Route 66
Travelling the Main Street of America


We'll sleep to the west of the city, from where an evening run downtown is an attractive option - calling of course at Ted Drewe's Frozen Custard Stand on the way. It's easy to drive and park in central St Louis, and a walk around the wonderful Gateway Arch (with its superb Museum of Westward Expansion) and along the banks of the Mississippi is a must. The friendly folk at the excellent St Louis Transport Museum are also keen to welcome our group, and when you see the railway and motoring icons they've rescued, you'll be very glad we've led you to their suburban oasis.

There's a bit of ducking and diving to do west of St Louis. The old road basically parallels I-44, but it comes and goes. I had two guide books and an annotated map to follow, but each said something different and indelicate words were said from time to time! Your Road Book, will of course iron out all the lumps as you make your seamless westward progress. The Meramac Caverns at last come up on this stretch having been heralded for hundreds of miles by their famous barn signs. The run in to the Caverns is through very attractive country and the whole experience is a classic of opportunistic roadside tourism. Did outlaws really stash their loot here? Who cares! It makes a great story. And on the way back to old 66, check out the Jesse James and Antique Toy Museums in Stanton. There's no end of these living testaments to free enterprise along the Route!

A little further on, after Cuba's famous Wagon Wheel Motel, you'll find Route 66 Motors and General Store ("Investment Motor Cars at Hobby Prices"). This was closed when I came past, but it should be open for you. The stock of spare parts looks like a job lot from Dodgy Brothers Inc, but amongst the assorted paraphernalia there are bound to be real treasures. Some of the cars lurking around the site looked extremely interesting, so stop by and talk turkey.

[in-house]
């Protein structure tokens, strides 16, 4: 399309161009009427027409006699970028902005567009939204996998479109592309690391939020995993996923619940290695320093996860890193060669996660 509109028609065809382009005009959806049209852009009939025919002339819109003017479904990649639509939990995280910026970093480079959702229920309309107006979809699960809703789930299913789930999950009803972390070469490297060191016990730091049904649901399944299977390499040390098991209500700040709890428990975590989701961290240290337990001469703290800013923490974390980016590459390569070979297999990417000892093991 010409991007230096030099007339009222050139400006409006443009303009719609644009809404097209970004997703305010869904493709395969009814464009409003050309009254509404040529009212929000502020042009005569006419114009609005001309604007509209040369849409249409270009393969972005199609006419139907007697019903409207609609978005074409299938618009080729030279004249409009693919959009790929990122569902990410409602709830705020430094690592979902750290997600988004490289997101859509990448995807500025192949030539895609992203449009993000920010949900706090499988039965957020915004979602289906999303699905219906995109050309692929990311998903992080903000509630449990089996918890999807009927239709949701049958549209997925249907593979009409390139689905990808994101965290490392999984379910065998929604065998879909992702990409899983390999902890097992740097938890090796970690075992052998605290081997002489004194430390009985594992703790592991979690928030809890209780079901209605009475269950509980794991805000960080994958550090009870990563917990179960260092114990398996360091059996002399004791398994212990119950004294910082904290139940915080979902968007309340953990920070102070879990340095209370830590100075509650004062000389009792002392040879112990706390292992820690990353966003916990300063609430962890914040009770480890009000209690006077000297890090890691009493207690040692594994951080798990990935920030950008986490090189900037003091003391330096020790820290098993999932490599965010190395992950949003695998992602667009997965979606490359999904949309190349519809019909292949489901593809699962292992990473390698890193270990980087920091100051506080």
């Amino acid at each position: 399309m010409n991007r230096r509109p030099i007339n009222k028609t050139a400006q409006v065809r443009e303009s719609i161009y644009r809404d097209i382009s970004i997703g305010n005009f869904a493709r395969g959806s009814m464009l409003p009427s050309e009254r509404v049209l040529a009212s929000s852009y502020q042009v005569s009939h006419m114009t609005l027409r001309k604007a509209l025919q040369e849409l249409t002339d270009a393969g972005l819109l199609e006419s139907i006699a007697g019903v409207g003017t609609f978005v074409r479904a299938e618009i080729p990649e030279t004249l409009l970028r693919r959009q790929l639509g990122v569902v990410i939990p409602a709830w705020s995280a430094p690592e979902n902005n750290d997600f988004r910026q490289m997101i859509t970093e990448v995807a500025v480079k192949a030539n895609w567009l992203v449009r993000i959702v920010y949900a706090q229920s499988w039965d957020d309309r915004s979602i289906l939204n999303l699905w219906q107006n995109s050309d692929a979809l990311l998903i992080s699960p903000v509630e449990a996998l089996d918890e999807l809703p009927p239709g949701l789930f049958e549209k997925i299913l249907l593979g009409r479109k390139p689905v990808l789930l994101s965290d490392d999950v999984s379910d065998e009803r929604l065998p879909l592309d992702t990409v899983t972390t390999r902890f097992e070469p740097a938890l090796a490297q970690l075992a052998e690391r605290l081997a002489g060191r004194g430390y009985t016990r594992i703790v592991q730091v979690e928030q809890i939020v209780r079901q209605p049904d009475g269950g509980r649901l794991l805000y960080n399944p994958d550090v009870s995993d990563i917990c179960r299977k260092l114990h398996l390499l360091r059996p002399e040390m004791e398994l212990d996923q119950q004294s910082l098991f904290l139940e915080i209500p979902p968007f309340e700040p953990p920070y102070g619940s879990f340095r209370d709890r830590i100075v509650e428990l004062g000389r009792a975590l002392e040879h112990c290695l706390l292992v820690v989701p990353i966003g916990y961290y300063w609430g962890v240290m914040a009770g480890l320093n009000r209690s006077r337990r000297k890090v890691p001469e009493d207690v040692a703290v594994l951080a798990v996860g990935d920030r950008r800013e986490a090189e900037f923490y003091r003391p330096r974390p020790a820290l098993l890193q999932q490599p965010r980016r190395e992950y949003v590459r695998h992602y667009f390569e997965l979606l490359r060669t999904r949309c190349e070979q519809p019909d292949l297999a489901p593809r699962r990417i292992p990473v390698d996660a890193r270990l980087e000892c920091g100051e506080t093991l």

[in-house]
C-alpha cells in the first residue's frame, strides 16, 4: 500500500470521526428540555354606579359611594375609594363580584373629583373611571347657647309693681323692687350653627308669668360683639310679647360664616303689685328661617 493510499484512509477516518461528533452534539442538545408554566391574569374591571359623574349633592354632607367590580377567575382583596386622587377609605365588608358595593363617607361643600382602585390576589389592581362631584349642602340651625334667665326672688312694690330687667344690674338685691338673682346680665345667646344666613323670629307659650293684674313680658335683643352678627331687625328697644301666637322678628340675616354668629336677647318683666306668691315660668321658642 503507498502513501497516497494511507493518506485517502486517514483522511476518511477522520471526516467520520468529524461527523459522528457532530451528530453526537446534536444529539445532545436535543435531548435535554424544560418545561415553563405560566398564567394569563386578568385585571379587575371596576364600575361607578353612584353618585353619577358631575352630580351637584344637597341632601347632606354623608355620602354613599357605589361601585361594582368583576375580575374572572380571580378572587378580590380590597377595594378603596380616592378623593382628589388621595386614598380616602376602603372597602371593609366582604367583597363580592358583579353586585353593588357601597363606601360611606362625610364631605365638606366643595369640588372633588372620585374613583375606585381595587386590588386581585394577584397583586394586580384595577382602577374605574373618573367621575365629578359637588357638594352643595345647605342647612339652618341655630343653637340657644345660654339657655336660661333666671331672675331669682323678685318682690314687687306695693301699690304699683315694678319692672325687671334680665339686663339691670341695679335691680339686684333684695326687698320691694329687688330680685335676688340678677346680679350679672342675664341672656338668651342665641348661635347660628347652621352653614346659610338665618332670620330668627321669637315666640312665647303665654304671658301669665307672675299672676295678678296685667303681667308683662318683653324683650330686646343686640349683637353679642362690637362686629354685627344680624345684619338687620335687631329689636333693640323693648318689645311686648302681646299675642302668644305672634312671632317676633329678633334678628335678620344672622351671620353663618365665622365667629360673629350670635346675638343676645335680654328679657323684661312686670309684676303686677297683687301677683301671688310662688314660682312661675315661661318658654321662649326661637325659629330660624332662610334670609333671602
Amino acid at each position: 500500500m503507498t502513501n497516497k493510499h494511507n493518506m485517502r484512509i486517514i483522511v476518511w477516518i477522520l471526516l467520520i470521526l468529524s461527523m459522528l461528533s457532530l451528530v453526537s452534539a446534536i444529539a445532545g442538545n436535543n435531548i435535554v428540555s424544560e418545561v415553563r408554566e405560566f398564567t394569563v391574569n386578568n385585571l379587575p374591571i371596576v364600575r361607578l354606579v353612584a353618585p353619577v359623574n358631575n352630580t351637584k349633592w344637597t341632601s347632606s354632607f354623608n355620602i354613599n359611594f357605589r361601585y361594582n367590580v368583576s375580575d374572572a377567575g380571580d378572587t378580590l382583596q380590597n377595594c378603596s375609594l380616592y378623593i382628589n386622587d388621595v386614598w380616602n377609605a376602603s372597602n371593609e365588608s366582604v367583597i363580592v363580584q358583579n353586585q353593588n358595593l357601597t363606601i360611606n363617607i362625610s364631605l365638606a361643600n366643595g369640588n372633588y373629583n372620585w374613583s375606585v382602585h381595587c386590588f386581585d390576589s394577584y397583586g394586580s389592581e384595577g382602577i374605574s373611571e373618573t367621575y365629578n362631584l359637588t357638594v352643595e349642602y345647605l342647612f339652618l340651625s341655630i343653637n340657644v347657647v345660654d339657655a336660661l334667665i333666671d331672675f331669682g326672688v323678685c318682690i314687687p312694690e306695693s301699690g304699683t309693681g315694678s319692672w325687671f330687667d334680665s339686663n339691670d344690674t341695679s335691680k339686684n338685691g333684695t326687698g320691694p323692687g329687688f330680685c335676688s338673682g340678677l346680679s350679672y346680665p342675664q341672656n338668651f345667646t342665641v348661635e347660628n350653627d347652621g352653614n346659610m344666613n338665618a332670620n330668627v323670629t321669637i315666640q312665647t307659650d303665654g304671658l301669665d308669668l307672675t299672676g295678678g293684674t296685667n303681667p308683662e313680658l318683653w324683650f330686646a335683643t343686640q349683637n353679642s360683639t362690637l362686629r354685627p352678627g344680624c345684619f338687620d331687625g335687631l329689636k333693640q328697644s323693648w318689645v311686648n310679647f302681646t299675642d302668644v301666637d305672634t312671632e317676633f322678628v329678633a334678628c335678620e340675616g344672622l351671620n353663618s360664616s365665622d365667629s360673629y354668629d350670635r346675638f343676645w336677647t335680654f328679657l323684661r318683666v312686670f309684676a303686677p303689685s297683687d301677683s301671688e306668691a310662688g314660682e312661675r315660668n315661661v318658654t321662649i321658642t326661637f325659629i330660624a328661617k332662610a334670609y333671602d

Just where the Big Prairie country ends and you strike into the Ozarks is Rolla. The most interesting thing about the town is its name. Apparently, its founding father, a railroad engineer, wanted to name it after his birthplace, Raleigh. In his deep Southern drawl, he told his survey clerk to write this name on the map, but as he pronounced it "Rawl-ai", and the clerk had a limited grasp of linguistics, the spelling became fixed for ever as Rolla. Impress the natives by pronouncing it correctly as "Rawl-a". Talking of names to conjure with, there's also the Memoryville (!) Auto Museum to visit in Rolla. As for the town itself, it's a chaos of jumbled neon and exuberant, unplanned commercialism - charming and horrifying in equal measure. Each fast-food joint and tyre shop competes with its neighbours in a visual screaming match. Like generations of motorists, you will have to run the gauntlet of these feverish attempts to lasso your wallet.

One of 66's earliest sections of dual carriageway runs through "Hooker Cut", once one of the Route's engineering marvels. All those multiple lanes of traffic-ready concrete now glide peacefully through their man-made canyon, well clear of the new Interstate's distant thunder. It's a wonderful piece of ghost-road and so beautiful in the warm October sunshine that I just had to go back for a second run at it. It gets even better as you swing into the Devil's Elbow loop of the old single-track; a twisting, scenic plunge through dark woods and across the Big Piney River on a decrepit iron bridge. You wonder why this pretty stretch struck such fear into Mother Roaders, until you try to imagine what it must have been like in the dark or on a foggy day with the relentless crush of roaring traffic that once surged through this inadequate gap. Utterly terrifying!